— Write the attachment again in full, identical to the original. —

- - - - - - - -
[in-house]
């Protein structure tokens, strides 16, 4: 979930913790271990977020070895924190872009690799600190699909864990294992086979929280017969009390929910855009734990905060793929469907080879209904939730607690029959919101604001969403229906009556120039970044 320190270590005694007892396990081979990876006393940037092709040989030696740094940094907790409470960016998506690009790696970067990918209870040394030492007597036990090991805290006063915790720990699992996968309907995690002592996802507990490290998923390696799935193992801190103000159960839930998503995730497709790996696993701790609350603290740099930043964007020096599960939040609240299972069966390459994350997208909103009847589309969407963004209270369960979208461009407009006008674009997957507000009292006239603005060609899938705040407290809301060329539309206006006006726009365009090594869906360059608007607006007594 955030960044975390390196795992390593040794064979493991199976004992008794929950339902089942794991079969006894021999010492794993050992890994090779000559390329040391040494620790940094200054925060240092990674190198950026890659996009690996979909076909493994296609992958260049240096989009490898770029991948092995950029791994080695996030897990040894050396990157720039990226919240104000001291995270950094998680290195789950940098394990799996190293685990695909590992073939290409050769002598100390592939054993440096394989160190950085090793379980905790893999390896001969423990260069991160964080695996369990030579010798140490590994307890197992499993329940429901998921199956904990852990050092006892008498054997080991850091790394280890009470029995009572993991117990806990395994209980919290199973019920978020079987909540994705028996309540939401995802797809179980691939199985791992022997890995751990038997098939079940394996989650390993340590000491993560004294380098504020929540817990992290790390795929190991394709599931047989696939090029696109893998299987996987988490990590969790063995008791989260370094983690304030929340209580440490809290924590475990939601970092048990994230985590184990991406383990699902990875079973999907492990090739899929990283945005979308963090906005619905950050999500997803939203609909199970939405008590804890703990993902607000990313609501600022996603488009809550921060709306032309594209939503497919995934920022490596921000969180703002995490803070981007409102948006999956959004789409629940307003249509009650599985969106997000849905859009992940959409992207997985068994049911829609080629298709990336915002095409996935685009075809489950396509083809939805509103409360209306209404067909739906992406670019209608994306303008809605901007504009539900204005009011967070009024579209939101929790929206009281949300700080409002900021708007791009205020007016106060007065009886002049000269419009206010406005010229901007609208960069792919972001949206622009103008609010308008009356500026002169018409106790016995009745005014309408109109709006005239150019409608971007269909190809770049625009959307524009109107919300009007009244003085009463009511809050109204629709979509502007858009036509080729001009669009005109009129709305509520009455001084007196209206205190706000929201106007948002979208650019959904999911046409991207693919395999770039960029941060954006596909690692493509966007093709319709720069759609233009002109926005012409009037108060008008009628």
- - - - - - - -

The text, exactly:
[in-house]
């Protein structure tokens, strides 16, 4: 979930913790271990977020070895924190872009690799600190699909864990294992086979929280017969009390929910855009734990905060793929469907080879209904939730607690029959919101604001969403229906009556120039970044 320190270590005694007892396990081979990876006393940037092709040989030696740094940094907790409470960016998506690009790696970067990918209870040394030492007597036990090991805290006063915790720990699992996968309907995690002592996802507990490290998923390696799935193992801190103000159960839930998503995730497709790996696993701790609350603290740099930043964007020096599960939040609240299972069966390459994350997208909103009847589309969407963004209270369960979208461009407009006008674009997957507000009292006239603005060609899938705040407290809301060329539309206006006006726009365009090594869906360059608007607006007594 955030960044975390390196795992390593040794064979493991199976004992008794929950339902089942794991079969006894021999010492794993050992890994090779000559390329040391040494620790940094200054925060240092990674190198950026890659996009690996979909076909493994296609992958260049240096989009490898770029991948092995950029791994080695996030897990040894050396990157720039990226919240104000001291995270950094998680290195789950940098394990799996190293685990695909590992073939290409050769002598100390592939054993440096394989160190950085090793379980905790893999390896001969423990260069991160964080695996369990030579010798140490590994307890197992499993329940429901998921199956904990852990050092006892008498054997080991850091790394280890009470029995009572993991117990806990395994209980919290199973019920978020079987909540994705028996309540939401995802797809179980691939199985791992022997890995751990038997098939079940394996989650390993340590000491993560004294380098504020929540817990992290790390795929190991394709599931047989696939090029696109893998299987996987988490990590969790063995008791989260370094983690304030929340209580440490809290924590475990939601970092048990994230985590184990991406383990699902990875079973999907492990090739899929990283945005979308963090906005619905950050999500997803939203609909199970939405008590804890703990993902607000990313609501600022996603488009809550921060709306032309594209939503497919995934920022490596921000969180703002995490803070981007409102948006999956959004789409629940307003249509009650599985969106997000849905859009992940959409992207997985068994049911829609080629298709990336915002095409996935685009075809489950396509083809939805509103409360209306209404067909739906992406670019209608994306303008809605901007504009539900204005009011967070009024579209939101929790929206009281949300700080409002900021708007791009205020007016106060007065009886002049000269419009206010406005010229901007609208960069792919972001949206622009103008609010308008009356500026002169018409106790016995009745005014309408109109709006005239150019409608971007269909190809770049625009959307524009109107919300009007009244003085009463009511809050109204629709979509502007858009036509080729001009669009005109009129709305509520009455001084007196209206205190706000929201106007948002979208650019959904999911046409991207693919395999770039960029941060954006596909690692493509966007093709319709720069759609233009002109926005012409009037108060008008009628």